The Philadelphia Museum of Art announced today its acquisition of Catenary (I Call to the Grave), 1998, a painting by Jasper Johns (American, born 1930). It is a richly evocative work from a group of paintings, drawings, and prints informally known as the Bridge series, begun in 1997.
The Museum is acquiring Catenary (I Call to the Grave) through funds contributed in part by its Committee on Modern and Contemporary Art and other generous donors in honor of the 125th anniversary of the Museum in 2001.
Monumental in scale, Catenary (I Call to the Grave) measures 78 x 118 x 8 inches. It is brushed in tones of gray encaustic (pigment mixed with wax) inflected with strokes of red, green, purple and ochre, and a diamond-patterned harlequin motif appears at the far right. It also incorporates a sculptural element, consisting of a length of white string suspended across the canvas from wooden slats that tilt outward along the left and right edges of the painting. The word "catenary," a term usually associated with suspension bridges, describes the curve imposed on the suspended string by the force of gravity.
Catenary (I Call to the Grave) is the second painting by the artist to enter the Museum's collection. In 1975 the Museum received Sculpmetal Numbers (1963), as a gift from the Woodward Foundation, and over the years it has acquired a substantial number of Johns's prints. Catenary (I Call to the Grave) also joins an important group of paintings and sculptures that have been on loan to the Museum from the artist for many years. The painting has been placed on view in Gallery 171 of the Modern and Contemporary Galleries where it is presented in the context of four decades of Johns's work. This gallery contains such early images as Painting with Two Balls (1960) as well as paintings of recent years, including Fall from the Four Seasons series of 1986. These paintings are shown in dialogue with sculptures, including Painted Bronze (Ale Cans) and Painted Bronze (Savarin Can) of 1960.
Anne d'Harnoncourt, Director and CEO of the Philadelphia Museum of Art, said: "Jasper Johns is one of the great artists of our time, and it delights us that his work can be seen to such eloquent effect in this museum. We are overjoyed to acquire Catenary (I Call to the Grave) upon the occasion of our 125th anniversary and so very grateful to the donors whose generosity helps make this possible. We are also deeply honored to have a remarkable group of works on long term loan from the artist, with which Catenary hangs. This wonderful painting finds compelling context not only in Johns's own earlier work, but in resonance with our collection of Paul Cézanne and Marcel Duchamp, to whose art he has given such profound attention."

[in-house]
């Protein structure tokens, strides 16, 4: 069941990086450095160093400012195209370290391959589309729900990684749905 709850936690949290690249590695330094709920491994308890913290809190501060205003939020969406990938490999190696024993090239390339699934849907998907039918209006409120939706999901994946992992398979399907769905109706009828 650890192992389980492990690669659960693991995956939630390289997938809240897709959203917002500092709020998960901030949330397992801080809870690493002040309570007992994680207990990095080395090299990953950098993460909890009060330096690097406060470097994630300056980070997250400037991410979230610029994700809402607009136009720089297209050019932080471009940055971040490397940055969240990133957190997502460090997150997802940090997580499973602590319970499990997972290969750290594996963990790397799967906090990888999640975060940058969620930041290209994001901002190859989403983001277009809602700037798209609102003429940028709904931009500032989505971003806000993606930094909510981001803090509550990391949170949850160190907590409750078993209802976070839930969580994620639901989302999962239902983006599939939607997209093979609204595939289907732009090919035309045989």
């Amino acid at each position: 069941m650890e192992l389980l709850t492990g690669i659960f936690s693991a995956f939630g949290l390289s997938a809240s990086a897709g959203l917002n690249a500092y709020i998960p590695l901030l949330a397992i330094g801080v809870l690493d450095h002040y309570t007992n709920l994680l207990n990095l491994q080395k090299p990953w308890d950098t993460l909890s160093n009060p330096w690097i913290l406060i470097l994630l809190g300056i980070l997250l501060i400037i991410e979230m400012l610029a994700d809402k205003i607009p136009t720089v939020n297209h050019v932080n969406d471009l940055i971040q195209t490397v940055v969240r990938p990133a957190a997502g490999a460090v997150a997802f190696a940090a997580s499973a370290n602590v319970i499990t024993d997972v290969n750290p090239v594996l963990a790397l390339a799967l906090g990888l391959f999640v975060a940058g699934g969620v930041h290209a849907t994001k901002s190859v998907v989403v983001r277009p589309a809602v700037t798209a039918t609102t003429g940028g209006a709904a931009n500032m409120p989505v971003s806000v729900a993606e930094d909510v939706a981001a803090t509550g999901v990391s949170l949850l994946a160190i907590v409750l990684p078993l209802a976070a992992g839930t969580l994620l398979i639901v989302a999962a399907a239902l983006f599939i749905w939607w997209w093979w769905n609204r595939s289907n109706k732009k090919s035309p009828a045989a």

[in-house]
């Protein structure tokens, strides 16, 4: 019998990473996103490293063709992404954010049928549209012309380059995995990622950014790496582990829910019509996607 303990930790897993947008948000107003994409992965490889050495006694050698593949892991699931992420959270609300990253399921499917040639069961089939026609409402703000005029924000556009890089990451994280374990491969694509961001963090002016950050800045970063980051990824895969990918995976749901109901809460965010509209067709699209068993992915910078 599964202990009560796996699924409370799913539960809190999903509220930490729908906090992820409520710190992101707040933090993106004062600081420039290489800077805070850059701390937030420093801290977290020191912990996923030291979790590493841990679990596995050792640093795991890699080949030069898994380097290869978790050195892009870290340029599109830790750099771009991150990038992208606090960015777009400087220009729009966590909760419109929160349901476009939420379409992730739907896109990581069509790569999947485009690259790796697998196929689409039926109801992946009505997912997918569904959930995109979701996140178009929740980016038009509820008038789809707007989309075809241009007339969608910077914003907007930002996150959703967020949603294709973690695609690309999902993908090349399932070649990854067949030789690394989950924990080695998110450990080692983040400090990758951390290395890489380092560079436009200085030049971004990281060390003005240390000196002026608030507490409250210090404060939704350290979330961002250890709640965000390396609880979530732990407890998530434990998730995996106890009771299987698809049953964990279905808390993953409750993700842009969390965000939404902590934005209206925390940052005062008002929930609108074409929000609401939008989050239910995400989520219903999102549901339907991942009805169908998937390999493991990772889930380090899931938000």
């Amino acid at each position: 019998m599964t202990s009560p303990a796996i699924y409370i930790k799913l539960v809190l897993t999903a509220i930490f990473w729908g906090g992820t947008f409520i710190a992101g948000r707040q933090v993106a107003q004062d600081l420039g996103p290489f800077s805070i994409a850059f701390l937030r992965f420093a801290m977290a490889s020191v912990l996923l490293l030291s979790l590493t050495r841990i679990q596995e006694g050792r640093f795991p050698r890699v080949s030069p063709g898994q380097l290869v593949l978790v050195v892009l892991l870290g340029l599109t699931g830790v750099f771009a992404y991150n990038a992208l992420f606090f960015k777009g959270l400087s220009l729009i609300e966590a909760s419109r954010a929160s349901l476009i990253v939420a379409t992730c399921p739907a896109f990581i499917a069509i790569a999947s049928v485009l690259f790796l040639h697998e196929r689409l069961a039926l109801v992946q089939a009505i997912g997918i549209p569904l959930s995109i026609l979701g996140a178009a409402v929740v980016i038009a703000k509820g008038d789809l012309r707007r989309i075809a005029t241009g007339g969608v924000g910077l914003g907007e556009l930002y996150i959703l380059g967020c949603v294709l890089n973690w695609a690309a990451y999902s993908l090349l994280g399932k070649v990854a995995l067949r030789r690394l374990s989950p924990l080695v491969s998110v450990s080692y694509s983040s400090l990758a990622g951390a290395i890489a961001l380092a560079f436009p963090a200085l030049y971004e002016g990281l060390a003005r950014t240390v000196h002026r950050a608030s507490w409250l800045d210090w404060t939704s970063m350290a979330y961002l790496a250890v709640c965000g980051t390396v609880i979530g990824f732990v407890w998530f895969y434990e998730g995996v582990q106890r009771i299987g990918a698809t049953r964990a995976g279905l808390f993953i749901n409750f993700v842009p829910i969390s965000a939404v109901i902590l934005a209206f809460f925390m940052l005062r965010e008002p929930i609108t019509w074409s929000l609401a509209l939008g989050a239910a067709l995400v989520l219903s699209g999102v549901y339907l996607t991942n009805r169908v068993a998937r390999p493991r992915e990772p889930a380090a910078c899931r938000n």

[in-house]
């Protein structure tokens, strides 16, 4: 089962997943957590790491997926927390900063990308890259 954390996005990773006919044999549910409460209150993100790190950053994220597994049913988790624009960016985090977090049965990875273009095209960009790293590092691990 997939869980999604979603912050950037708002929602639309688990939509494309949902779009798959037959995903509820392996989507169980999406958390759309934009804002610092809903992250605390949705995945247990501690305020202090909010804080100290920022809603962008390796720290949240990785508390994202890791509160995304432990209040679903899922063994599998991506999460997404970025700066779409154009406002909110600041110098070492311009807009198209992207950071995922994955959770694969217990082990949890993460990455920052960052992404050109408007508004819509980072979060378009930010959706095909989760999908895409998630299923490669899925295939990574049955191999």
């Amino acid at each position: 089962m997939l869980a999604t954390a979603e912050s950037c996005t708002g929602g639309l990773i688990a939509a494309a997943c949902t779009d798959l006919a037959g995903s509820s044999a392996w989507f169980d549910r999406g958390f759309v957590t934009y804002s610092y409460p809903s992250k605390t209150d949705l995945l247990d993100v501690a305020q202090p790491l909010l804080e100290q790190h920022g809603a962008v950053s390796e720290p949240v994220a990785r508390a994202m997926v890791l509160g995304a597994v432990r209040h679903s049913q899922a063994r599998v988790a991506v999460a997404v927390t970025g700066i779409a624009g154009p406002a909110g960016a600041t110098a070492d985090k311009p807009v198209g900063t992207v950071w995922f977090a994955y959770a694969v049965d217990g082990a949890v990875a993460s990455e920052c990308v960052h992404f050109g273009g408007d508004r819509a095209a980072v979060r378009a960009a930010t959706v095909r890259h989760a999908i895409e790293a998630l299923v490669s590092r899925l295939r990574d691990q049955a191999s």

"The new painting echoes and extends the formal devices and motifs in Johns's work on view at the Museum to an almost uncanny degree," said Ann Temkin, the Muriel and Philip Berman Curator of Modern and Contemporary Art. "It is an amazing instance of a work of art that reflects a lifetime of profound endeavor and bespeaks an artistic mind and spirit finding new beginnings."
Mr. Johns's association with the Philadelphia Museum of Art dates to 1969, when the Museum organized the first exhibition and catalogue of his graphic work, Jasper Johns: Prints 1960-1970. In 1989, the Museum organized the exhibition Jasper Johns: Work Since 1974, for the American Pavilion at the Venice Biennale, where it won the Golden Lion Award. Johns's work has been on view at the Museum on many other occasions, and in many other guises. During the Museum's celebration of the centennial of Marcel Duchamp in 1987, the Merce Cunningham Dance Company gave a special performance of Walkaround Time (1968), which uses a set by Johns based on Duchamp's The Bride Stripped Bare by Her Bachelors, Even (The Large Glass).
Catenary (I Call to the Grave) had not been seen by the public before being installed at the Museum. It is illustrated in the catalogue to the exhibition of the Bridge series organized by the San Francisco Museum of Modern Art and the Yale University Art Gallery in 1999-2000.
Jasper Johns's Catenary painting is one of a number of "collection-transforming" works of art being acquired by the Philadelphia Museum of Art in celebration of its 125th anniversary. Other distinguished acquisitions include: a rare, 27-foot-long handscroll decorated with gold and silver woodblock designs of ivy, grasses and wisteria by the great 17th-century Japanese artist Honami Koetsu; Basket of Fruit, 1882, the first still life painting by Edouard Manet (French, 1832-1883) to enter the collection; the splendid 1773 double portrait of Mr. and Mrs. Thomas Mifflin by John Singleton Copley (American, 1738-1813); the most powerful and fully-realized portrait of Benjamin Franklin, a marble bust of 1779 by Jean-Antoine Houdon (French, 1741-1828); and the superb Alvin O. Bellak Collection of Indian "miniature" paintings dating from the 16th through the 19th centuries.